When they married 40 years ago, Gwen and Wiremu lived with Wiremu's family, close to their marae. The couple stayed there for just over 18 months, working hard and saving their money for a deposit on their own home.
Once they had enough money, they chose a new house in a newly developed suburb. Theirs was one of the first houses to be built in the area, but others quickly followed, and the neighbourhood grew. Many of the people moving in back then were just like Gwen and Wiremu - young couples looking to establish their own homes and start families.
Gwen and Wiremu quickly got to know their neighbours, and they made a lot of friends with others in the suburb. By the end of their first five years in the neighbourhood, they were the proud parents of two daughters, born 18 months apart. Wiremu had also managed to turn the bare clay of their section into lawn and garden. He worked eagerly on his vegetable garden, putting in long hours on summer evenings and weekends and tending it so that the family would never want for fresh vegetables. He also planted fruit trees and gave them special attention through the early years. It took a while for the trees to set, and to start with, they gave a minimal return, but once they had taken, they flourished, and Wiremu was able to keep the family well supplied with oranges, apples, mandarins and other fruit.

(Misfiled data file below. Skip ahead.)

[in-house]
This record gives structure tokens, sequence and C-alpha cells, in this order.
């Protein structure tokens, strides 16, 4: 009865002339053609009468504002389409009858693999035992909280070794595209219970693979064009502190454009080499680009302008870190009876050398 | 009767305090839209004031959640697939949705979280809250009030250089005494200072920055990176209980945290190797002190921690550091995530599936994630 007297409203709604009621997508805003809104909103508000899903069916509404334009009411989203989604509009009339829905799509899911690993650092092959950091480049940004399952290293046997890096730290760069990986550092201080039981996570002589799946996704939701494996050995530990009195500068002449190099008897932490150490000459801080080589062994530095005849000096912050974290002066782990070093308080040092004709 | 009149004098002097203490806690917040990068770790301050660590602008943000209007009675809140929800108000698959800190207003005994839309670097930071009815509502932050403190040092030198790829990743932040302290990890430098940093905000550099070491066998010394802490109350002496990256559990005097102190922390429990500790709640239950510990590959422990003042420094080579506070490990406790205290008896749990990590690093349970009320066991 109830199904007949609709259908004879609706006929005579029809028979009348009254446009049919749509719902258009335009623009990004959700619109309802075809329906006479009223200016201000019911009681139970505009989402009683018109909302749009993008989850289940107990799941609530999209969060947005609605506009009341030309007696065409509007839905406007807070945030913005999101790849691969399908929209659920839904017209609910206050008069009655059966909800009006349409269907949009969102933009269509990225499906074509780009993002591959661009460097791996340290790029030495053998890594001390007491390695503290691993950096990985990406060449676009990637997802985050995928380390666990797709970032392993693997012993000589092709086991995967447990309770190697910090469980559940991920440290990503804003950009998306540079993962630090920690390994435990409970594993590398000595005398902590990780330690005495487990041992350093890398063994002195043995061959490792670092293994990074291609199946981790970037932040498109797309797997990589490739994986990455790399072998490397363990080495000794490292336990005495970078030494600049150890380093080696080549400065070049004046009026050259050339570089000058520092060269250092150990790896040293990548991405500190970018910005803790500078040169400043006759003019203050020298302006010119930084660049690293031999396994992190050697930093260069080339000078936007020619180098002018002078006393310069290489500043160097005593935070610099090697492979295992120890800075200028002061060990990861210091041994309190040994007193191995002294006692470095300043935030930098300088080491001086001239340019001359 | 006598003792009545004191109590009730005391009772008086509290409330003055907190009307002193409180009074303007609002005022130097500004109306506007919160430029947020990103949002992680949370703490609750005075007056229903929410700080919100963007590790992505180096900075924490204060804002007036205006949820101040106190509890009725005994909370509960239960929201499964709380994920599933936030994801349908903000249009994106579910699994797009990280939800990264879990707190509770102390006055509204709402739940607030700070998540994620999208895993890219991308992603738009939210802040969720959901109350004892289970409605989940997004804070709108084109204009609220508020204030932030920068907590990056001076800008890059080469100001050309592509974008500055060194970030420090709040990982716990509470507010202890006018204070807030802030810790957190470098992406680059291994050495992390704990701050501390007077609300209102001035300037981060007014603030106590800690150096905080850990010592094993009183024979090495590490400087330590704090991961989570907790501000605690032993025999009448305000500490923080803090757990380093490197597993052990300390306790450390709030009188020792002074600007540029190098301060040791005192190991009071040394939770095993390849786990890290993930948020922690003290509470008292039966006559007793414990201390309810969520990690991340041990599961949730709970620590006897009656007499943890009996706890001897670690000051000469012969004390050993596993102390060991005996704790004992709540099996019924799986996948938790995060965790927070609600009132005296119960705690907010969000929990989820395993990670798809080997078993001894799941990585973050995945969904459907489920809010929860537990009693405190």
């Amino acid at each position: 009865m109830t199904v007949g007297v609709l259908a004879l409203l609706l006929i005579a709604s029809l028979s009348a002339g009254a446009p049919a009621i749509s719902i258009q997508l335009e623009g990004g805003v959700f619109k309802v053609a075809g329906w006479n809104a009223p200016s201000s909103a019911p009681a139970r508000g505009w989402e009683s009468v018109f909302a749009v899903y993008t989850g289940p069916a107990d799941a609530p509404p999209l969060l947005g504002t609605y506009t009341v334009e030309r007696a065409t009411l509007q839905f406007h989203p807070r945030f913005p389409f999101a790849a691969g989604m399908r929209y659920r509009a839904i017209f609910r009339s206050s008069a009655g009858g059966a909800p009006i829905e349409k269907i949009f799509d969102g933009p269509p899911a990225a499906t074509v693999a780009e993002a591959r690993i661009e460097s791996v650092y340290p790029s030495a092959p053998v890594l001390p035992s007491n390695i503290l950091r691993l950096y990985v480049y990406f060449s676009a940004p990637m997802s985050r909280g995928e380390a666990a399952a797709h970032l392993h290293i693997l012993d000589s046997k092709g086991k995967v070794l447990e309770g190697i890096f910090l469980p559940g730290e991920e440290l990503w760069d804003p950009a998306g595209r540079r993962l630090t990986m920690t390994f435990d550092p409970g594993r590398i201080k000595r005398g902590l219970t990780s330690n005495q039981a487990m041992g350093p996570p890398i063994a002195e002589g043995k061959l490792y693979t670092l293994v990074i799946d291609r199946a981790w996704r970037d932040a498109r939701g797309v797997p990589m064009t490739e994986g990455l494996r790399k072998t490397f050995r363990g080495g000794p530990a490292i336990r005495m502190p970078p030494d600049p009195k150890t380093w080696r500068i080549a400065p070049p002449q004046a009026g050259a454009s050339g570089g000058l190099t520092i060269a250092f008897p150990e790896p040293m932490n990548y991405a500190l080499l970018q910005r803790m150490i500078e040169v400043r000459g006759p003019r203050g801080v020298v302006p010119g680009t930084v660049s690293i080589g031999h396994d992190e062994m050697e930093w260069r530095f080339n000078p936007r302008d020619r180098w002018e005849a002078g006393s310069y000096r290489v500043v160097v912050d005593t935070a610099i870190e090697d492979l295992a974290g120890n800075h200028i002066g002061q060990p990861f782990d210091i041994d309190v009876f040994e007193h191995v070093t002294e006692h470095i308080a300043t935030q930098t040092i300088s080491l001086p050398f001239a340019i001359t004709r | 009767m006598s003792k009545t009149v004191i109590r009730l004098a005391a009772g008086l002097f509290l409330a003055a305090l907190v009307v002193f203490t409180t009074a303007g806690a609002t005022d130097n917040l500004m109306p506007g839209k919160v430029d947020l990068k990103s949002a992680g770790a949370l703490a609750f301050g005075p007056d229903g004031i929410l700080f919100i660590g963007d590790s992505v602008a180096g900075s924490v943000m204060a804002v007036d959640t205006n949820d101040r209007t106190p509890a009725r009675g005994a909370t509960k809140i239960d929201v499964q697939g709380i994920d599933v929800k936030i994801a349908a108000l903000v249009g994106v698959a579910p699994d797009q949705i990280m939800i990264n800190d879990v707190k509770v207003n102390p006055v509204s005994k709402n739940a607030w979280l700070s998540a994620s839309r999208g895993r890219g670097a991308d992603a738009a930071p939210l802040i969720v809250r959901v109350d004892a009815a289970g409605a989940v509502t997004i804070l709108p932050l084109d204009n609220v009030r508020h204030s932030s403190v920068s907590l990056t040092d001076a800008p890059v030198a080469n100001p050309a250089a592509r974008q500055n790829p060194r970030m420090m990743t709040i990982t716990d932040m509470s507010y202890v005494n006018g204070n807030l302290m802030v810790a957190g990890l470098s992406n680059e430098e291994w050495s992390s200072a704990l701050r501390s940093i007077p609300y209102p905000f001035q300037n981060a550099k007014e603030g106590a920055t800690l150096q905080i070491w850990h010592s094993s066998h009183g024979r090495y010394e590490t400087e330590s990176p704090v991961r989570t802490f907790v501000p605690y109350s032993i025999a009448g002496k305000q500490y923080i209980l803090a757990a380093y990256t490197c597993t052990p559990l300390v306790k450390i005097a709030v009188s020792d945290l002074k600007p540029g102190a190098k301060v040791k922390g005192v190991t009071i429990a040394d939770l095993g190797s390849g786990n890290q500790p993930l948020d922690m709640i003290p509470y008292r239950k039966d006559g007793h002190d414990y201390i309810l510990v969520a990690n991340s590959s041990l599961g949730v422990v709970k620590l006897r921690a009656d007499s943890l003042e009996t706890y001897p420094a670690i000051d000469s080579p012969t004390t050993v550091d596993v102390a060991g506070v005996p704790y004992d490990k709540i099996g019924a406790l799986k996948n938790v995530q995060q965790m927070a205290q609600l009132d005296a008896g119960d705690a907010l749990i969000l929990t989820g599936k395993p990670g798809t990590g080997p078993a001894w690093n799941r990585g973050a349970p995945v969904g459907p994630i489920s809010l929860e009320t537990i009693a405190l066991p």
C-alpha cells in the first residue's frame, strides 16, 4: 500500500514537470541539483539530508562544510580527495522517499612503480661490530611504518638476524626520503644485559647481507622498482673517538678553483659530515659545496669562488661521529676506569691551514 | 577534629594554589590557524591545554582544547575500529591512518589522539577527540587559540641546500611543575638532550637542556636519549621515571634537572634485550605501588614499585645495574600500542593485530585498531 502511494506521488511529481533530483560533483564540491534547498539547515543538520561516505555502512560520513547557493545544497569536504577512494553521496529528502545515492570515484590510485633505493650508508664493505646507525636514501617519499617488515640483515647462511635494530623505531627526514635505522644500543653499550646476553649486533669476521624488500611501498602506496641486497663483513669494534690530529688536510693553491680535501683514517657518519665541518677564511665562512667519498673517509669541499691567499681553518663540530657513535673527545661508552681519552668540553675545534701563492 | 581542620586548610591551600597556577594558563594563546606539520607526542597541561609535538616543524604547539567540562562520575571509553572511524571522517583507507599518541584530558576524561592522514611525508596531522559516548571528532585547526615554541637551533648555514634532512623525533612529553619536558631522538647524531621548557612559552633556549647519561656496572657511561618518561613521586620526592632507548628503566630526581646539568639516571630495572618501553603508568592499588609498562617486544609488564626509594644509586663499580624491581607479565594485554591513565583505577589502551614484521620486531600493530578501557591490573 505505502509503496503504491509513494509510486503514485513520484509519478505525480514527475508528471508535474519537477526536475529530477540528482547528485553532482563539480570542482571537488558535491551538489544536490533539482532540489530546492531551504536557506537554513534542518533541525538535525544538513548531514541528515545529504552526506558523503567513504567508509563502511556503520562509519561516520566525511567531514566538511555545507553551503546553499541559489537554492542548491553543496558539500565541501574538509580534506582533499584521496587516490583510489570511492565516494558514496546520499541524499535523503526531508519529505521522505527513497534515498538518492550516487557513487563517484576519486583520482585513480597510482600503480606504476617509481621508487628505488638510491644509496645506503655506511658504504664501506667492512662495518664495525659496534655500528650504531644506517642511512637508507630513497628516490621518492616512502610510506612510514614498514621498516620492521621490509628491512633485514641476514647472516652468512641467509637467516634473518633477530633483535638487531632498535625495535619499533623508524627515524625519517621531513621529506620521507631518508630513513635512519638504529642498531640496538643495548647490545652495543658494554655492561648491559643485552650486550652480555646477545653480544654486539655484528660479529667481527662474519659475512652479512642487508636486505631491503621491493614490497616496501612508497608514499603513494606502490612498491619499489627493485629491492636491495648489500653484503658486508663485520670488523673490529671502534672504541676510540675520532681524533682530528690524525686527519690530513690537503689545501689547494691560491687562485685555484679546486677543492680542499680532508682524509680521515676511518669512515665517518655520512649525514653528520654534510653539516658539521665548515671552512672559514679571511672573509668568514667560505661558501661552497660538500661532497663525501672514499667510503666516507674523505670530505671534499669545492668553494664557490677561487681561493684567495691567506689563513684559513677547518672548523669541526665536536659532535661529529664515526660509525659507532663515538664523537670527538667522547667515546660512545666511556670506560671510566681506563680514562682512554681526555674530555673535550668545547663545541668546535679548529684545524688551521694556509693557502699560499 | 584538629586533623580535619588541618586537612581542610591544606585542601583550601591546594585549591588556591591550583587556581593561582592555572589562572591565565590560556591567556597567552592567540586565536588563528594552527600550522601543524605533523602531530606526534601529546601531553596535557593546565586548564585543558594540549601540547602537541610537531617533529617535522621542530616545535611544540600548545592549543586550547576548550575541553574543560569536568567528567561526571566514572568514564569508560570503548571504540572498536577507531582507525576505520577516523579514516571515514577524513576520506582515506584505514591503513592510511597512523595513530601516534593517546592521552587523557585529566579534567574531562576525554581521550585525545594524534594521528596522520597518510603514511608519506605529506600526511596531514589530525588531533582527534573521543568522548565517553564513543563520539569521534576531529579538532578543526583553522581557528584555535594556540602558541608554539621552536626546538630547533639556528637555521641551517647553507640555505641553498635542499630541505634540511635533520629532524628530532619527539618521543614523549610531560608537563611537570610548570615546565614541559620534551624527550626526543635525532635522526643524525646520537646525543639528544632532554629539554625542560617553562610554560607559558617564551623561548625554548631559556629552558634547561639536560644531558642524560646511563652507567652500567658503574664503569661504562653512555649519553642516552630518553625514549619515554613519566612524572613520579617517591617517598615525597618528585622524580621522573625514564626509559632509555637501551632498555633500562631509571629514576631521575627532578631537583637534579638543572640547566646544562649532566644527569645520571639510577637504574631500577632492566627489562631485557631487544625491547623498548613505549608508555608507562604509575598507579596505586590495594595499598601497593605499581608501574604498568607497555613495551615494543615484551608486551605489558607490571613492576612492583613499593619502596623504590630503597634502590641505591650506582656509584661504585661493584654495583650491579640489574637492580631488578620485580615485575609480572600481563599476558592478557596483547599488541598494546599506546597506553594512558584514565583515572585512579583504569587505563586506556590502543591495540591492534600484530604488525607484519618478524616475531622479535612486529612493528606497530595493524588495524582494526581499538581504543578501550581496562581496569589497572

Their girls grew up with the other children in the neighbourhood. As the children progressed together through primary and secondary school, it naturally followed that they would spend time in each other's houses, and Gwen and Wiremu found themselves socialising more and more with the other neighbourhood parents. It was a good community where people knew each other and parents could feel assured that their children were safe and in good company.
That time is now a distant memory as all the children, including Gwen and Wiremu's own daughters, have grown up and shifted out of the neighbourhood to start their own lives, working, studying and setting up homes and families. Over the years, Gwen and Wiremu's neighbours and friends have moved away from the neighbourhood. When Gwen looks out her kitchen window now, she only has a passing knowledge of her immediate neighbours. The people who now live in the street are strangers to her, and few of them stay longer than a few years at a time. The neighbourhood seems to be largely made up of renters now.
Gwen and Wiremu still love their house and their garden, but they feel that it's time to move on. They had enlarged the house to accommodate a growing family, and now it's too big for just the two of them. Also, Wiremu will soon be retiring, but his health is not the best, and the couple anticipate that the garden will quickly become less manageable for him.
Yes, times have changed; it's not the same community anymore, and it's time to look at making a fresh start somewhere different that will be a better fit.